My husband teases me relentlessly about my Sunday routine. I get up, grab the New York Times from the front stoop, make coffee, put on jazz, and sit at the dining room table in the seat right in front of the window, where the sunshine is brightest. I get it. I'm a caricature of an academic.
Unlike my life as an academic, however, in my new life as a teacher and entrepreneur I cannot be an expert on only one narrow topic. I need to be informed about the broad range of contemporary issues that interest my students, that Living Room Learners want to discuss, and that my editing clients are writing about. And that necessity is a pleasure, especially when it's paired with coffee and a good album.
One of the greatest joys I've discovered since finishing my doctorate is the freedom to read widely and to explore new topics without feeling guilty. In order to get the dissertation written expediently, I had to narrow my reading to journalism and history. Over the past two years I picked up novels infrequently, and rarely made it through non-fiction books outside my particular area of study. But this year I have read a book about being an astronaut and one about surfing. I've read three books about the Kardashians, and three decades of David Sedaris's diaries. I've read about the rise of women in the American economy, and women poisoners in seventeenth century France, and a graphic novel about Harriet Tubman. I've read two novels whose protagonists are immigrant women, and two novels where the fictionalized capers of prominent 20th century intellectuals are central to the plot. And, most Sundays, I read the New York Times.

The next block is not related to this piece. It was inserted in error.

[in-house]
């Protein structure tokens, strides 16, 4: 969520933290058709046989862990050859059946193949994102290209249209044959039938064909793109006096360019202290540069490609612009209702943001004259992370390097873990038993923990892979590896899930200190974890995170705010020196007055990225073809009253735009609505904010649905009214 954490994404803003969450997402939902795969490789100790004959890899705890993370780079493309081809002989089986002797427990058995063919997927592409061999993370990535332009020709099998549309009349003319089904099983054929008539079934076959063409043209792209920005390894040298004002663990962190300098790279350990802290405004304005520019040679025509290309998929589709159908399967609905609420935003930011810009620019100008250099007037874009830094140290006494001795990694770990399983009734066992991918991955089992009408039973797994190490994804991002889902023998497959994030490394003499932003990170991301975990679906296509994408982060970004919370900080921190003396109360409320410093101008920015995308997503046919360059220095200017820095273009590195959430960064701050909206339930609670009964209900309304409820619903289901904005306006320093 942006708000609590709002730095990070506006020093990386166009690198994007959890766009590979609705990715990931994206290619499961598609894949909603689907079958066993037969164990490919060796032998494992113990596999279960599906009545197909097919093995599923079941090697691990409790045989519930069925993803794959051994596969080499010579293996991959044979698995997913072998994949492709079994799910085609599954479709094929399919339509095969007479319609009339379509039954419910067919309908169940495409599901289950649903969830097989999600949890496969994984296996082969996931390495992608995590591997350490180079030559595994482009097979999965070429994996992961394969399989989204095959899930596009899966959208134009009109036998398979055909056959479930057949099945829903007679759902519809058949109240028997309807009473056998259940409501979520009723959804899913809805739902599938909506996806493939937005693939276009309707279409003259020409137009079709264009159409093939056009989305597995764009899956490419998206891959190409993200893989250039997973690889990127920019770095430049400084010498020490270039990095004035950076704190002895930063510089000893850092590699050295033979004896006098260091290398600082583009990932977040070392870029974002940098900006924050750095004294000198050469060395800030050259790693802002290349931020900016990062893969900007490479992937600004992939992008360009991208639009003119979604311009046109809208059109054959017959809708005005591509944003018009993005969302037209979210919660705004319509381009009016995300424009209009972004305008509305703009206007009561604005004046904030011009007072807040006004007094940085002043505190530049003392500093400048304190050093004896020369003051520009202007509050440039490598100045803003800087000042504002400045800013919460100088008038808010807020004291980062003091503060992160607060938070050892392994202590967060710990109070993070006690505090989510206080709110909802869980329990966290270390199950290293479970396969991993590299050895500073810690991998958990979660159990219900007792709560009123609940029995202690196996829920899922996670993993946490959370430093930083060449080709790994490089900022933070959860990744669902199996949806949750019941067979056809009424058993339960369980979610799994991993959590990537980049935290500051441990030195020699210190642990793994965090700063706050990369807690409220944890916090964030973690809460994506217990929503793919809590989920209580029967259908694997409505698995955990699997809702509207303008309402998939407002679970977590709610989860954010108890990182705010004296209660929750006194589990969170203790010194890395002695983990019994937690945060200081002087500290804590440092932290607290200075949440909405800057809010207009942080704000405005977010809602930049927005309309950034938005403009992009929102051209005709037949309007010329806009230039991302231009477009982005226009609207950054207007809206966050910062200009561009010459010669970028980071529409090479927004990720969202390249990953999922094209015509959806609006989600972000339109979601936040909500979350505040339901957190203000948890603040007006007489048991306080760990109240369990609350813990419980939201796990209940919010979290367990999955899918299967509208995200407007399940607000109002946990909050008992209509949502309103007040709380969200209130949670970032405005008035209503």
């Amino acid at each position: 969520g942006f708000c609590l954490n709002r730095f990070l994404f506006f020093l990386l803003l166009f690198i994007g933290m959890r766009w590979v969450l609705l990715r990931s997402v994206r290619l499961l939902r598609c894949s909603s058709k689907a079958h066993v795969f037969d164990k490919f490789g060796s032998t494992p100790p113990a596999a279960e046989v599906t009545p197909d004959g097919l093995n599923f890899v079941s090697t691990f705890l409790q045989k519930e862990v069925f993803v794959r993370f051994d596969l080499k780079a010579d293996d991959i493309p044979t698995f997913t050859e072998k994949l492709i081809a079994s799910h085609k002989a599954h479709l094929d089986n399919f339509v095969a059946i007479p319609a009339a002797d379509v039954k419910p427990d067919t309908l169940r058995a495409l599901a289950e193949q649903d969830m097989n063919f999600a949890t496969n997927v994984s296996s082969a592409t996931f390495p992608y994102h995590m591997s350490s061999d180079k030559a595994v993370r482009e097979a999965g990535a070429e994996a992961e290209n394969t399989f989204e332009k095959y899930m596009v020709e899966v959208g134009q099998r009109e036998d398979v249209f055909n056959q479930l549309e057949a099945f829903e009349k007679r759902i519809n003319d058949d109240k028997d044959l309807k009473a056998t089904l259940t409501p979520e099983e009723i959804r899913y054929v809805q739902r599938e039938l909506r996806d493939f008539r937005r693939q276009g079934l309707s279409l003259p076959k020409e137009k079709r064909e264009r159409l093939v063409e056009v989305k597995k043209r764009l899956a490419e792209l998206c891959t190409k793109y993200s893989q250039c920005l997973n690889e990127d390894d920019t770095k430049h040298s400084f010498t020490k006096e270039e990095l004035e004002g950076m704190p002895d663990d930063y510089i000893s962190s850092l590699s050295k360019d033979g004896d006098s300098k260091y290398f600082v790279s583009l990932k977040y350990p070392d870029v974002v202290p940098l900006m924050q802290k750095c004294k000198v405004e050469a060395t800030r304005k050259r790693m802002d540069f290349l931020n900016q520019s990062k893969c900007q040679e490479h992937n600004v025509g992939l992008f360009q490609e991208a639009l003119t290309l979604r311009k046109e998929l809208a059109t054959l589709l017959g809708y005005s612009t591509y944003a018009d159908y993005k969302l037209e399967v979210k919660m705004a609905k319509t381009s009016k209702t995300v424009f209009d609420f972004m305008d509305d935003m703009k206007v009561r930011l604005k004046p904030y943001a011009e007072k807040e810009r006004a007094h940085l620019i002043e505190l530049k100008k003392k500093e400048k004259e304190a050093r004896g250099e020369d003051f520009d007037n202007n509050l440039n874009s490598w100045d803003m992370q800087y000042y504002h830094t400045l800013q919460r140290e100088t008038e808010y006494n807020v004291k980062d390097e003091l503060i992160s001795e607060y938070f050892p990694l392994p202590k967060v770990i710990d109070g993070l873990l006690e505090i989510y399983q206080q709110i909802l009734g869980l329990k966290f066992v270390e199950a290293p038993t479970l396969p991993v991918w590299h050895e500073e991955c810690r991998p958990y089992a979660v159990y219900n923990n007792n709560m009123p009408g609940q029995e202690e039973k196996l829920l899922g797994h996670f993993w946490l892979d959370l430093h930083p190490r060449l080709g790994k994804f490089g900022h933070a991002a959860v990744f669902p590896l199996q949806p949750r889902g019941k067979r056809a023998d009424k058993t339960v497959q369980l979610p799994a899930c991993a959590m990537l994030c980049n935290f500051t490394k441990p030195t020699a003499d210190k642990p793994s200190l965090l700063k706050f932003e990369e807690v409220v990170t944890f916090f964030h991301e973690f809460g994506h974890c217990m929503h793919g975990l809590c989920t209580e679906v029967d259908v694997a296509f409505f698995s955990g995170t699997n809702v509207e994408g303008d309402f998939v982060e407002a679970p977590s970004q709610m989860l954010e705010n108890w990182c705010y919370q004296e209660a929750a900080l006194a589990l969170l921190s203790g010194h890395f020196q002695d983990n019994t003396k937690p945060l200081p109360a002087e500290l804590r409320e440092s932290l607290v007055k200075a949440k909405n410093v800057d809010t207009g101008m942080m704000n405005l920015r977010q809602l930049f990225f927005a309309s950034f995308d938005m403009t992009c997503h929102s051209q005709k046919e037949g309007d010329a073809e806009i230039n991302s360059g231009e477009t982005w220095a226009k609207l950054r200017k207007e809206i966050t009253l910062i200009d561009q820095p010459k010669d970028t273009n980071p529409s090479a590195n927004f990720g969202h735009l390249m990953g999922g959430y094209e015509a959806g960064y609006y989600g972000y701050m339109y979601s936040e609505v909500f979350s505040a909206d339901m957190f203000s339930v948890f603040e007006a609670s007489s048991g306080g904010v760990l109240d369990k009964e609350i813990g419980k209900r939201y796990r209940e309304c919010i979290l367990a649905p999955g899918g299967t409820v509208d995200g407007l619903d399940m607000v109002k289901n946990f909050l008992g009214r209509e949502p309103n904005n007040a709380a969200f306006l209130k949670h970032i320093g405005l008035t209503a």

Here's what captured my attention this morning...
I'm reading: This op-ed in the today's New York Times, "The Nazi's First Victims Were the Disabled," makes a persuasive historical argument for why we must defend the rights of frontline communities. And last night I started Celeste Ng's new book, Little Fires Everywhere, which I chose as my Book of the Month for September. It's been getting great buzz, including a shoutout from NPR's Barrie Hardymon on Pop Culture Happy Hour.
I'm listening to: I was in the mood for something a little different this morning and put on two great albums by the Argentine band Femina. Spotify then led me to this amazing album by the band El Kuelgue that's unlike anything I've heard recently.
I'm looking forward to watching: Ken Burn's documentary The Vietnam War premiers on PBS tonight. I'm not a huge Ken Burns fan, but I've been hearing good buzz about the film and frankly could stand to brush up on this conflict.
What are you reading, listening to, or watching this week?